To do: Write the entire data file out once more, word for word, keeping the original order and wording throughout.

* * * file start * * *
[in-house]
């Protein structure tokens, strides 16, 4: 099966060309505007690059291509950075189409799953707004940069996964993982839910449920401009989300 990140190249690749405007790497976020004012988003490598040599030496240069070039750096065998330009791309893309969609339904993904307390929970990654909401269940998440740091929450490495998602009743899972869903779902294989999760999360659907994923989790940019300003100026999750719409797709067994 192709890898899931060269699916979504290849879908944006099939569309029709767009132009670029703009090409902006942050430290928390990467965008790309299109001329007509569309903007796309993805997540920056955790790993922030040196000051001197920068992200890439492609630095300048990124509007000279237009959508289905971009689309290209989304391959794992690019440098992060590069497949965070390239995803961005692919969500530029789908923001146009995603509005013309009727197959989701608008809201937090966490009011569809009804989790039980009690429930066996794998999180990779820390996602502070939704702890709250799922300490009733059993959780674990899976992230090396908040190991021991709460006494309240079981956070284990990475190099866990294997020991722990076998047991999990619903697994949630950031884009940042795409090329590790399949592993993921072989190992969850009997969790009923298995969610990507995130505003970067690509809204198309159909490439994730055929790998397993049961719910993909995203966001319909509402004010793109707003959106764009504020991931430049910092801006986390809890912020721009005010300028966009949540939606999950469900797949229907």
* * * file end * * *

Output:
[in-house]
């Protein structure tokens, strides 16, 4: 099966060309505007690059291509950075189409799953707004940069996964993982839910449920401009989300 990140190249690749405007790497976020004012988003490598040599030496240069070039750096065998330009791309893309969609339904993904307390929970990654909401269940998440740091929450490495998602009743899972869903779902294989999760999360659907994923989790940019300003100026999750719409797709067994 192709890898899931060269699916979504290849879908944006099939569309029709767009132009670029703009090409902006942050430290928390990467965008790309299109001329007509569309903007796309993805997540920056955790790993922030040196000051001197920068992200890439492609630095300048990124509007000279237009959508289905971009689309290209989304391959794992690019440098992060590069497949965070390239995803961005692919969500530029789908923001146009995603509005013309009727197959989701608008809201937090966490009011569809009804989790039980009690429930066996794998999180990779820390996602502070939704702890709250799922300490009733059993959780674990899976992230090396908040190991021991709460006494309240079981956070284990990475190099866990294997020991722990076998047991999990619903697994949630950031884009940042795409090329590790399949592993993921072989190992969850009997969790009923298995969610990507995130505003970067690509809204198309159909490439994730055929790998397993049961719910993909995203966001319909509402004010793109707003959106764009504020991931430049910092801006986390809890912020721009005010300028966009949540939606999950469900797949229907």